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SYFY WIRE Mission: Impossible

Mission: Impossible 7 reportedly plans on blowing up a 111-year-old Polish bridge

By Jacob Oller
Christopher McQuarrie Tom Cruise Mission: Impossible - Fallout

The Mission: Impossible franchise is best known for its large-scale, death-defying stunts, but some observers are wondering if it may have gone a bridge too far with its latest plans. Mission: Impossible 7, the upcoming (and still-unnamed) entry in the franchise from filmmaker Christopher McQuarrie, is reportedly planning to blow up a 111-year-old Polish bridge as part of its production — and the response has included appeals for preservation and concerns about the bridge's fate.

While coronavirus-driven delays have pushed back production on the action film (Mission: Impossible – Fallout, its predecessor, saw star Tom Cruise perform an extended high-altitude, low-opening parachute jump), it seems that its showstopping plans haven't been dampened. The latest set piece in their sights? A 111-year-old, 495-foot suspension railway bridge located over Poland's Lake Pilchowickie. The bridge, which was decommissioned in 2016, is now the center of debate: Should it be in the production, bringing a AAA Hollywood film to Poland, or should it be preserved?

A spokesperson for Paramount tells SYFY WIRE that the studio has no comment on the situation at this time.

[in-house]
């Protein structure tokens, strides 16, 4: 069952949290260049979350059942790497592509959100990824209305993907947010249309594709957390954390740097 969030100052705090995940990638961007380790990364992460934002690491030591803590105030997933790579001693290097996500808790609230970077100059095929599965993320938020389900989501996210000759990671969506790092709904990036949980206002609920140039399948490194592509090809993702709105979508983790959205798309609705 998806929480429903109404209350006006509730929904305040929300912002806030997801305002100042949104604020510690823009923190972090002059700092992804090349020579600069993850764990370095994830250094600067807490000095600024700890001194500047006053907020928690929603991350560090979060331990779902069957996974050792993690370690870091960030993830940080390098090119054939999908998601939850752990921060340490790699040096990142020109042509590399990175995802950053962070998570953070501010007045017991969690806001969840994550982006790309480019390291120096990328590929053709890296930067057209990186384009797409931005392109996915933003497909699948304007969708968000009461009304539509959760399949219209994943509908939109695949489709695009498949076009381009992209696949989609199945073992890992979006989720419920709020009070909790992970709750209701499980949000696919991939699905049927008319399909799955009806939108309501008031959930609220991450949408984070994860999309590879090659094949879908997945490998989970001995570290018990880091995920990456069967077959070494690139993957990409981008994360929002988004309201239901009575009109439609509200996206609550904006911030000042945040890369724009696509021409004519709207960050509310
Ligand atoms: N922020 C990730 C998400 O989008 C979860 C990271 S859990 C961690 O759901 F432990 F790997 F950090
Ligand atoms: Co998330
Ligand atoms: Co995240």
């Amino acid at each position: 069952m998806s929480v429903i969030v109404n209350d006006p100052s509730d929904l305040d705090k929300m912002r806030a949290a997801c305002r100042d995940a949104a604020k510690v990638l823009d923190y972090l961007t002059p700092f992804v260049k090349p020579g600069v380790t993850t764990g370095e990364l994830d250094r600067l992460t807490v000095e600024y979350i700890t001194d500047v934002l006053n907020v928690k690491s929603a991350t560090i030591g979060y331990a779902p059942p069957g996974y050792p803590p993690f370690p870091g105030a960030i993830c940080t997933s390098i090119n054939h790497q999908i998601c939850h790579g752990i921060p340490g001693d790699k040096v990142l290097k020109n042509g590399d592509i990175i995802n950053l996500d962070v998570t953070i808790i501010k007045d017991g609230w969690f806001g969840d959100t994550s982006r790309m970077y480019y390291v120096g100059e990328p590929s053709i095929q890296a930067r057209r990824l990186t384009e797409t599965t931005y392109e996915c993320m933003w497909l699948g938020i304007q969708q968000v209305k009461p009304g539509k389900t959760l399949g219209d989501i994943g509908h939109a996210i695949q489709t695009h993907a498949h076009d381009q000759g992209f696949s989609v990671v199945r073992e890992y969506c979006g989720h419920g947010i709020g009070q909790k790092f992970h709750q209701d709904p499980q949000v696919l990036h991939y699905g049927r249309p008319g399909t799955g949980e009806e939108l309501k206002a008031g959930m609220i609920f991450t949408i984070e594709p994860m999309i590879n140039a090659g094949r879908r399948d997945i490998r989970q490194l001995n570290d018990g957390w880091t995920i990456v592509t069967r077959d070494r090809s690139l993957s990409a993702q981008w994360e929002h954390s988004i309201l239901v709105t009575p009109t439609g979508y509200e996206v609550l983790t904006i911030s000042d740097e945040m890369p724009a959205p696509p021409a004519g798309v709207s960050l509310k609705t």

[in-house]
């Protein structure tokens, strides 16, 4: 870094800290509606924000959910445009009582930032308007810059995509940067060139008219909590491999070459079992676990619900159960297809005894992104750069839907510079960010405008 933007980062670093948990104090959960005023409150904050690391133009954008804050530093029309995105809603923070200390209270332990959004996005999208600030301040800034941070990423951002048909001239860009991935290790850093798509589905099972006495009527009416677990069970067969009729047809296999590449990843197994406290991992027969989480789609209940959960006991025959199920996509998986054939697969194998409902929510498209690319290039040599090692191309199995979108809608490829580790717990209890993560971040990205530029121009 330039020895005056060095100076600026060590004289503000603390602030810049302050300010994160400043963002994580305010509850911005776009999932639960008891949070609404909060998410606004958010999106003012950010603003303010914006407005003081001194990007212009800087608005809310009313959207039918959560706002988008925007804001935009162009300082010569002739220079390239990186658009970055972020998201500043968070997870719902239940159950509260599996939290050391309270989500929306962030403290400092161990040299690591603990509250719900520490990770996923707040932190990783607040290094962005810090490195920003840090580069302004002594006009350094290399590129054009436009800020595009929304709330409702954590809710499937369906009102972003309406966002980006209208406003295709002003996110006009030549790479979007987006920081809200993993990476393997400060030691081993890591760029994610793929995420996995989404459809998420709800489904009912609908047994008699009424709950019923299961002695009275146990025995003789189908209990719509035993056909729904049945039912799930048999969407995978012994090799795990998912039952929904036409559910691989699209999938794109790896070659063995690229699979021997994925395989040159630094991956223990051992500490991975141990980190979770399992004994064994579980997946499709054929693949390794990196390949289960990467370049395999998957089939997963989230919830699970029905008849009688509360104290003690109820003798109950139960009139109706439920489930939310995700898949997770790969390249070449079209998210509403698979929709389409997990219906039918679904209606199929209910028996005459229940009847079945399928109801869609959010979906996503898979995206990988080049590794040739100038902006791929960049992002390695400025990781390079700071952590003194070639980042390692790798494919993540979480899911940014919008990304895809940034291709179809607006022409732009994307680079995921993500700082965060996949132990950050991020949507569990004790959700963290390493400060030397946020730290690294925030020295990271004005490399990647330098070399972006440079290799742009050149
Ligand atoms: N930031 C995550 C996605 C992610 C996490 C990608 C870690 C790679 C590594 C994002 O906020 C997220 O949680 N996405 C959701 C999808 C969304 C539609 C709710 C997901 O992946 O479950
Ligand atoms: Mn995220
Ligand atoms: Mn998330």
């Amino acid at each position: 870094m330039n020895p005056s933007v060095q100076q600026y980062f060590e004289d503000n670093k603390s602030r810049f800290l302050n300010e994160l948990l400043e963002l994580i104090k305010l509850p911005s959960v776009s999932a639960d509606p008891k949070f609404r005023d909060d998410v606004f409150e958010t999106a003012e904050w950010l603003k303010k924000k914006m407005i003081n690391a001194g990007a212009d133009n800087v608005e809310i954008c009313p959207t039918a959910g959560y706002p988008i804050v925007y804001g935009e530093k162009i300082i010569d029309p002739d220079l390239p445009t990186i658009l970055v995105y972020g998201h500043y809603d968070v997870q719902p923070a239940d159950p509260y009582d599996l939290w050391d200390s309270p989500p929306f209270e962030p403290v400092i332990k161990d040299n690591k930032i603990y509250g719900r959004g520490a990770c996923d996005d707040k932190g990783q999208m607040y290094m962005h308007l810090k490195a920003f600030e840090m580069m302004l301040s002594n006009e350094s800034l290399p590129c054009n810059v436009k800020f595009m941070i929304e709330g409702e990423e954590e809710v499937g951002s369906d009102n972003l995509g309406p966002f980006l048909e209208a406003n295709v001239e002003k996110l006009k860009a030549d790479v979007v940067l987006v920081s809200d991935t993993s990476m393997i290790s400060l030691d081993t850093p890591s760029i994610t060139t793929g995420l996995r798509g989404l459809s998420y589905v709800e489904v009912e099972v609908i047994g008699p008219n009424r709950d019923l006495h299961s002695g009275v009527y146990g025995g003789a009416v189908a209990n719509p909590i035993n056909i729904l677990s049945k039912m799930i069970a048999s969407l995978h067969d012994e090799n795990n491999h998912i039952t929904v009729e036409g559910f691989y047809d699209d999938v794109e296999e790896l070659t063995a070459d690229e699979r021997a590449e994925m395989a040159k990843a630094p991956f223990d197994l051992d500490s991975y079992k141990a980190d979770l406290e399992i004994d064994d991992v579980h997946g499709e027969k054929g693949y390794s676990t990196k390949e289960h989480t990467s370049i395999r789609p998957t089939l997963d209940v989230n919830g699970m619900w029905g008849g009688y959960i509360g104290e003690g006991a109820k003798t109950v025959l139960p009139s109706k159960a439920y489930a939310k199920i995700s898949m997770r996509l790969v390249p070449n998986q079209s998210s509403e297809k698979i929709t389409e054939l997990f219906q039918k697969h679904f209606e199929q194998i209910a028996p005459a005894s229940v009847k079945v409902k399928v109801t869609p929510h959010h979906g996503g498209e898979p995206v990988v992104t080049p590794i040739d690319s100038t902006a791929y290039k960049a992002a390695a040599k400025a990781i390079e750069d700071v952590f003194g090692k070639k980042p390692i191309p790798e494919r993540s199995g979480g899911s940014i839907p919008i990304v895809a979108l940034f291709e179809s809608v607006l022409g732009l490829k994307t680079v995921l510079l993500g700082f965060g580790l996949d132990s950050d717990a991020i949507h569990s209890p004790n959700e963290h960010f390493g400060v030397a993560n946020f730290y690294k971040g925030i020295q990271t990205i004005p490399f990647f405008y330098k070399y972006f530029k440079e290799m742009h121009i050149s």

McQuarrie, meanwhile, has issued a statement to Empire, claiming that the production's intentions were "misrepresented" by a disgruntled individual who "retaliated," which resulted in the current furor.

"One individual, for reasons I cannot specify without revealing their identity, claimed they were owed a job on the production for which we felt they were not adequately qualified. When this individual's demands were not met, they retaliated," the filmmaker said.

"After harassing members of our production publicly and anonymously on social media, as well as privately, this individual misrepresented our intentions and concealed their personal reasons for wanting to penalize us. They even tried to have this condemned, unsafe, and unusable bridge landmarked in the hopes of preventing it from ever being removed and rebuilt (which we understand would be to the detriment of the area’s economic needs)," McQuarrie said, per Empire. "Then they reached out to us to gloat about it. In short, this individual manipulated the emotional response of the people in a move that has now compromised our ambitions to bring our production to Poland."

McQuarrie does not refute the plans to destroy the bridge for a "rough concept for a sequence involving a bridge over a body of water, ideally one that could be (spoiler alert) partially destroyed," writing that "we’re also happy to get rid of any condemned bridges that might be lying around" while the production takes advantage of Poland's "new film incentive program."

Polish railway authority PKP PLK denied the plans back in March, tweeting: "We do not blow up the bridges, we improve their condition -- the historical ones are preserved!"

However, on July 23, Robert Golba, CEO of Polish production company Alex Stern (Bridge of Spies), told Wirtualna Polska that there is a "high probability" the bridge will be used in the film. Golba plays coy about whether that means its complete destruction — or what the scene will entail at all, involving a train or not — emphasizing the bridge's dilapidated condition and claiming Hollywood has a history of leaving Polish locations better than they found them. While not confirming the bridge's role in the film, Golba's main points are that any hope the bridge has in being revitalized lies in its use in the film. Otherwise, it will continue to sit unused and undiscussed by locals and visitors alike.